Interview with Isabelle Martin and Birgit Huber, President and Vice-President, Cosmetics Europe
Interview with Isabelle Martin and Birgit Huber, President and Vice-President
Congratulations Isabelle Martin, Vice President Public Affairs – EMEA at The Estée Lauder Companies and Birgit Huber, Deputy Director General at IKW for your election as president and vice president of Cosmetics Europe, the European Association of the Cosmetics industry.
For the first time, 2 women have been elected to the top management of Cosmetics Europe. Will this result in changes and what are your goals?
Isabelle Martin: Thank you. We are truly honored to take on this role in Cosmetics Europe. As the European trade association, our members include cosmetics and personal care manufacturers as well as associations representing our industry at national level across Europe. It is our ambition for this presidency to ensure that Cosmetics Europe further evolves as a proactive, trusted and effective partner and stakeholder in the current discussions, beyond the upcoming review of the Cosmetic Products Regulation.
Today in Europe, we are witnessing a profound political and societal transformation, which leaves no industry untouched. For the cosmetics and personal care sector, the rapidly evolving regulatory landscape driven by the green transition puts change firmly on our agenda. It is for us now to rise to the challenge of our times, demonstrate our readiness and efforts to contribute to the goals of the European Green Deal so that our industry continues to meet the expectations of our consumers and prosper in Europe.
Birgit Huber: Our pan-European network of associations which form part of Cosmetics Europe, is a resource that we would like us to tap into even more in the coming years. They are our sector’s best ambassadors at the national level. Cooperation is key to developing proactive approaches on issues such as transparency and sustainability - priorities for our ever more diverse consumer base.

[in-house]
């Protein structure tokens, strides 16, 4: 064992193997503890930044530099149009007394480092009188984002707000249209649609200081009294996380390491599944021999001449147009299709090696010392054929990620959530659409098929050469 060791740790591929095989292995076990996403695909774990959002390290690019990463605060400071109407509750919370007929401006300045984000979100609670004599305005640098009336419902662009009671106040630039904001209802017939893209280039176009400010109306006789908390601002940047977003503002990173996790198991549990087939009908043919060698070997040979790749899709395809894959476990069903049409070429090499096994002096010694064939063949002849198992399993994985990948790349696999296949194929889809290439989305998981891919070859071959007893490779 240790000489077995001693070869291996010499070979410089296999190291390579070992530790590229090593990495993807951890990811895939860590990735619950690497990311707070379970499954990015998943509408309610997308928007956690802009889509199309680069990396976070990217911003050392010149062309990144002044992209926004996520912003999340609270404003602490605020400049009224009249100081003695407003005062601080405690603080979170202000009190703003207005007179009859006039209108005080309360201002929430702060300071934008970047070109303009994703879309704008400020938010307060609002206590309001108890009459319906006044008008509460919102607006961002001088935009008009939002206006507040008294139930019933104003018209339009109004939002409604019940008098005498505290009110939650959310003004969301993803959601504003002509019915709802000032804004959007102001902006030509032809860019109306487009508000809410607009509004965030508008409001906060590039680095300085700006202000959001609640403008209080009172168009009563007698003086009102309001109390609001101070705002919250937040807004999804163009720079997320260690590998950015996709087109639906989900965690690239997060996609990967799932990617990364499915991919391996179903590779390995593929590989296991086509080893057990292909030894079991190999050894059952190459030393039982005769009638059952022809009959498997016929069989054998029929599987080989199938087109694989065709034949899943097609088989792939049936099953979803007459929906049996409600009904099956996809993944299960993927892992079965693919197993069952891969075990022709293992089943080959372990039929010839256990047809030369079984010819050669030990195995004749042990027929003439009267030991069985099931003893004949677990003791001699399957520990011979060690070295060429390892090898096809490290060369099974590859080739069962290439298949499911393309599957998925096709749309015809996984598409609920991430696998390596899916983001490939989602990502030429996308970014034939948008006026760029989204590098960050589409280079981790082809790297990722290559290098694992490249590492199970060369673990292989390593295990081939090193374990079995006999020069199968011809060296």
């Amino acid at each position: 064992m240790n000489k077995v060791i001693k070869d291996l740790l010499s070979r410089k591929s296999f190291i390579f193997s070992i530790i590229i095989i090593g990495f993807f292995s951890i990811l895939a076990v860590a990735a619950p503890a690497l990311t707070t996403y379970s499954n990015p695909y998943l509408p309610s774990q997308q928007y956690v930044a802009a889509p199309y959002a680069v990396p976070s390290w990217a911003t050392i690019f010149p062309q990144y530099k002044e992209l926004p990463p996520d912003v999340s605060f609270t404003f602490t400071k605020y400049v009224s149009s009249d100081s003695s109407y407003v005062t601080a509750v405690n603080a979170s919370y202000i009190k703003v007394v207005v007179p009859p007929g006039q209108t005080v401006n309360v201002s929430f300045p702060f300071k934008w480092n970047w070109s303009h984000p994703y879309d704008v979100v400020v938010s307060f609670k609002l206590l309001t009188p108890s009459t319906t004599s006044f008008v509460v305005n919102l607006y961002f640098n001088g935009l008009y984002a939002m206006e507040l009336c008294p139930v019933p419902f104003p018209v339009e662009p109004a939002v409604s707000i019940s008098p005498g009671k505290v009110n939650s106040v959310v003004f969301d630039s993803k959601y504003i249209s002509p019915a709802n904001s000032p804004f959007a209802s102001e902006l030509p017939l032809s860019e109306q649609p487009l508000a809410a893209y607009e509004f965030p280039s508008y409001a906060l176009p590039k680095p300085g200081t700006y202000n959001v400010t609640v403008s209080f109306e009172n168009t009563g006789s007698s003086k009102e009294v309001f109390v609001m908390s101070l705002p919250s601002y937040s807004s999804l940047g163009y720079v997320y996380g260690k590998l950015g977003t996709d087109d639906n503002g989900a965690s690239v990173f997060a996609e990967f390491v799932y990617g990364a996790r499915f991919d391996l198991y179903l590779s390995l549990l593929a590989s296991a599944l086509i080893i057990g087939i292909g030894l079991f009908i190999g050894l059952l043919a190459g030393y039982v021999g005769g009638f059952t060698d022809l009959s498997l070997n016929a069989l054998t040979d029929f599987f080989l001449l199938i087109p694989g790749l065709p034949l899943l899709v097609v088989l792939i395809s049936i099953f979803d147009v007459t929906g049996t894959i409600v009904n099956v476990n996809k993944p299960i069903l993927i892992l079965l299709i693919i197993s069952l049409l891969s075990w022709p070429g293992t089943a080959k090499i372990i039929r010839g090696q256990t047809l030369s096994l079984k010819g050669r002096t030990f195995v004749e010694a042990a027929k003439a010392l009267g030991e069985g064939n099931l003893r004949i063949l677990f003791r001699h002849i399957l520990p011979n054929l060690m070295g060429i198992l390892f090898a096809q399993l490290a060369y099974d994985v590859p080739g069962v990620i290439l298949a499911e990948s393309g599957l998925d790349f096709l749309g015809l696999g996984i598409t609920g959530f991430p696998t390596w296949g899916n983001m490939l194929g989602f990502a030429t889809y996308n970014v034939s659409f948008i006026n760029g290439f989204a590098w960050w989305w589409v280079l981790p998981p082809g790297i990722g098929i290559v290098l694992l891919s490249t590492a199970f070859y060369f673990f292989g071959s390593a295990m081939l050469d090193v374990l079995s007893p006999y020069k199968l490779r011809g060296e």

You have already made a lot of efforts to increase the safety of cosmetics through trainings in the last years. You have also just mentioned the European Green Deal. What impact does it have on cosmetic products?
Isabelle Martin: The European Green Deal (EGD) is one of the most important strategic initiatives ever undertaken in the European Union and as such it has had an impact on each and every industry. For our sector, the Chemicals Strategy for Sustainability, set out as part of the EU’s overall push for sustainability in the EGD, is of key significance since it triggered the revision of three key pieces of legislation affecting cosmetic ingredients and products: the Regulation on the Classification, Labelling and Packaging of Chemical Substances and Mixtures (CLP Regulation), the Registration, Evaluation, Authorisation & Restriction of Chemicals (REACH) Regulation and last but not least the Cosmetic Products Regulation (CPR).
Birgit Huber: In June, Cosmetics Europe submitted its contribution to the CPR public consultation where it laid down its recommendations to the targeted revision of cosmetics legislation. We called for a strong CPR for the green and digital transition. One that:
- fosters a sustainable (globally) competitive cosmetics sector, entrepreneurship and innovation capacity;
- strengthens its science-based, proportionate, effective and efficient approach, addressing human and environmental safety in the interest of consumers, industry and authorities;
- acknowledge the long history of a high level of safety of European cosmetic products and keep, at its core, the principle of scientific safety-based risk assessment;
- remains the “Gold Standard” and international reference worldwide;
- maintains a level of regulatory burden achievable and manageable particularly by SMEs; and
- is future-proofed by considering how digital labelling can be a meaningful way to protect and inform consumers and contribute to packaging waste reduction at the same time